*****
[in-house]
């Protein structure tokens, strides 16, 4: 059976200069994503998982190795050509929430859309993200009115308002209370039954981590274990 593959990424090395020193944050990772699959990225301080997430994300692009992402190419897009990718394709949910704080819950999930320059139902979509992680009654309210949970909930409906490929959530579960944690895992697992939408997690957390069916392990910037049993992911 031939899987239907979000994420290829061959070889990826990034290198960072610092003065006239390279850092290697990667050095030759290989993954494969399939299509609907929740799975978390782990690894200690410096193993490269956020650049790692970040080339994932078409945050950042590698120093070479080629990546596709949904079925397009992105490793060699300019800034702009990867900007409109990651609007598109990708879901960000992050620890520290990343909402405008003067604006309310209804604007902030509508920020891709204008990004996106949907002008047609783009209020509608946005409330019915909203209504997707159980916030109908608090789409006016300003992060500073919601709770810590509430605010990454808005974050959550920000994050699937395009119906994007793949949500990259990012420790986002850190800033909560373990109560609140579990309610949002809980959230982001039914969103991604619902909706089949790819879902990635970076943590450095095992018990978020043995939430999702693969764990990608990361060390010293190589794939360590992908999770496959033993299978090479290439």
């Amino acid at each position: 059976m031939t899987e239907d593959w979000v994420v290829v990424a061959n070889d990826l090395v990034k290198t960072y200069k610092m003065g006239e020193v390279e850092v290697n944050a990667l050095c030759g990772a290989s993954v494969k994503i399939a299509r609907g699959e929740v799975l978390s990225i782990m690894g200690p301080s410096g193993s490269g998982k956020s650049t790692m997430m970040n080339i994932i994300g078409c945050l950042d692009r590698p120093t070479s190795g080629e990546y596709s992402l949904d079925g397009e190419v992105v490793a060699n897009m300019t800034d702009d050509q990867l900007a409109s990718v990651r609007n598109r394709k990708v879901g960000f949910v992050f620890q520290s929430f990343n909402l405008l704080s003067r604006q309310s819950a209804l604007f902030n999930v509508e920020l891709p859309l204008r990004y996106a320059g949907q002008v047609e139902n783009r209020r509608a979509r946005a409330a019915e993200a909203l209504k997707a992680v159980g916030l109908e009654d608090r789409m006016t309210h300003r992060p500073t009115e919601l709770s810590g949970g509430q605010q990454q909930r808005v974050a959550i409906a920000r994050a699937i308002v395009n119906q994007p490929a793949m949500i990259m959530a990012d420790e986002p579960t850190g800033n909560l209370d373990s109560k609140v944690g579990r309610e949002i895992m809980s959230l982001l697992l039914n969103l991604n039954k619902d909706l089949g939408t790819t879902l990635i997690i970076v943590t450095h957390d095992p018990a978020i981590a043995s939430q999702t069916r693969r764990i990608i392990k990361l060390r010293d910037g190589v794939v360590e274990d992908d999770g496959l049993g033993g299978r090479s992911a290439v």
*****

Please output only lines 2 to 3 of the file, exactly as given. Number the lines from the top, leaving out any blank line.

């Protein structure tokens, strides 16, 4: 059976200069994503998982190795050509929430859309993200009115308002209370039954981590274990 593959990424090395020193944050990772699959990225301080997430994300692009992402190419897009990718394709949910704080819950999930320059139902979509992680009654309210949970909930409906490929959530579960944690895992697992939408997690957390069916392990910037049993992911 031939899987239907979000994420290829061959070889990826990034290198960072610092003065006239390279850092290697990667050095030759290989993954494969399939299509609907929740799975978390782990690894200690410096193993490269956020650049790692970040080339994932078409945050950042590698120093070479080629990546596709949904079925397009992105490793060699300019800034702009990867900007409109990651609007598109990708879901960000992050620890520290990343909402405008003067604006309310209804604007902030509508920020891709204008990004996106949907002008047609783009209020509608946005409330019915909203209504997707159980916030109908608090789409006016300003992060500073919601709770810590509430605010990454808005974050959550920000994050699937395009119906994007793949949500990259990012420790986002850190800033909560373990109560609140579990309610949002809980959230982001039914969103991604619902909706089949790819879902990635970076943590450095095992018990978020043995939430999702693969764990990608990361060390010293190589794939360590992908999770496959033993299978090479290439």
């Amino acid at each position: 059976m031939t899987e239907d593959w979000v994420v290829v990424a061959n070889d990826l090395v990034k290198t960072y200069k610092m003065g006239e020193v390279e850092v290697n944050a990667l050095c030759g990772a290989s993954v494969k994503i399939a299509r609907g699959e929740v799975l978390s990225i782990m690894g200690p301080s410096g193993s490269g998982k956020s650049t790692m997430m970040n080339i994932i994300g078409c945050l950042d692009r590698p120093t070479s190795g080629e990546y596709s992402l949904d079925g397009e190419v992105v490793a060699n897009m300019t800034d702009d050509q990867l900007a409109s990718v990651r609007n598109r394709k990708v879901g960000f949910v992050f620890q520290s929430f990343n909402l405008l704080s003067r604006q309310s819950a209804l604007f902030n999930v509508e920020l891709p859309l204008r990004y996106a320059g949907q002008v047609e139902n783009r209020r509608a979509r946005a409330a019915e993200a909203l209504k997707a992680v159980g916030l109908e009654d608090r789409m006016t309210h300003r992060p500073t009115e919601l709770s810590g949970g509430q605010q990454q909930r808005v974050a959550i409906a920000r994050a699937i308002v395009n119906q994007p490929a793949m949500i990259m959530a990012d420790e986002p579960t850190g800033n909560l209370d373990s109560k609140v944690g579990r309610e949002i895992m809980s959230l982001l697992l039914n969103l991604n039954k619902d909706l089949g939408t790819t879902l990635i997690i970076v943590t450095h957390d095992p018990a978020i981590a043995s939430q999702t069916r693969r764990i990608i392990k990361l060390r010293d910037g190589v794939v360590e274990d992908d999770g496959l049993g033993g299978r090479s992911a290439v």